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Assessing competitiveness of smallholder pig farming in the changing landscape of North West Vietnam

This Small Research Activity will investigate whether a large pig / maize farming project can be developed in northwest Vietnam, adding another dimension to ACIAR's investment into maize-based farming systems in the region.
Maize has become a dominant crop in the mountainous areas of northwest Vietnam, fuelled by demand for maize grains for animal feeds and maize for home consumption. Large commercial feed mills such as CP purchase maize. Many farmers grow maize for sale but depend on a few buyers, which makes it hard for maize farmers to bargain. Moreover, the more remote the location, the lower the prices offered.
Farmers can feed maize to pigs instead of selling the grain to traders. This will increase the returns to farmers, particularly those located in remote areas. Pig raising is a traditional farming activity but using maize may require a change in the way pigs are produced. Smallholder (traditional) pig systems are competitive, fuelled by the growing demand for local pork and pork products, and have a dominant market share in fresh pork market. It is unclear whether market incentives and farmers' interests and capacity are sufficiently strong in northwest Vietnam to allow viable pig enterprises compared to maize or other livestock enterprises. The other question is how maize can be sustainably integrated in these systems.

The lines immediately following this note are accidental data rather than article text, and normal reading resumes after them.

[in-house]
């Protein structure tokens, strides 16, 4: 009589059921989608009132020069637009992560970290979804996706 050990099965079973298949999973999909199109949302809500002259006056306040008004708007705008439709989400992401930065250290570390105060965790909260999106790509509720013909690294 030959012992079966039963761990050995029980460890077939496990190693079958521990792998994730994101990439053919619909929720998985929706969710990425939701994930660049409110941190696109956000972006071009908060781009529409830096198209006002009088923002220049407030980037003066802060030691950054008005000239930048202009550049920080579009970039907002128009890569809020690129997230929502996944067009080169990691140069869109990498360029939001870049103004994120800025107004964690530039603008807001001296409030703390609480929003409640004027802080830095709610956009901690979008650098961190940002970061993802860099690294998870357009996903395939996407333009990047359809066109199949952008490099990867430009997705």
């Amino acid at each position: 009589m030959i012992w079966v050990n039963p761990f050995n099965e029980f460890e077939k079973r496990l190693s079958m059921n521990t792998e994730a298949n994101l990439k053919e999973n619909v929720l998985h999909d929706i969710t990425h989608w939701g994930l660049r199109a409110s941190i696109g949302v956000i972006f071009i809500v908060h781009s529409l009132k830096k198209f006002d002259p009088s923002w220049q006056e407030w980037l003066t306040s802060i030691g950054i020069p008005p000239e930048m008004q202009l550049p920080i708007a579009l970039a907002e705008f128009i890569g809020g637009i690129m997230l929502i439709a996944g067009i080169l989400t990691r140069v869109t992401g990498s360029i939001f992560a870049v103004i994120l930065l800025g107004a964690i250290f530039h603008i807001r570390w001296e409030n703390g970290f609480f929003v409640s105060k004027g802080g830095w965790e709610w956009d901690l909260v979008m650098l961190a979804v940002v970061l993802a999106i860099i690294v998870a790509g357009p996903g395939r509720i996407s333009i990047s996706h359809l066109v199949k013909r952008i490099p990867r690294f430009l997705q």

This research will improve local livelihoods and make remote rural ethnic minority communities more resilient. Since women tend to produce pigs, there is an opportunity to target women. The project could produce international public goods through developing livestock-based solutions to restoring ecosystems services.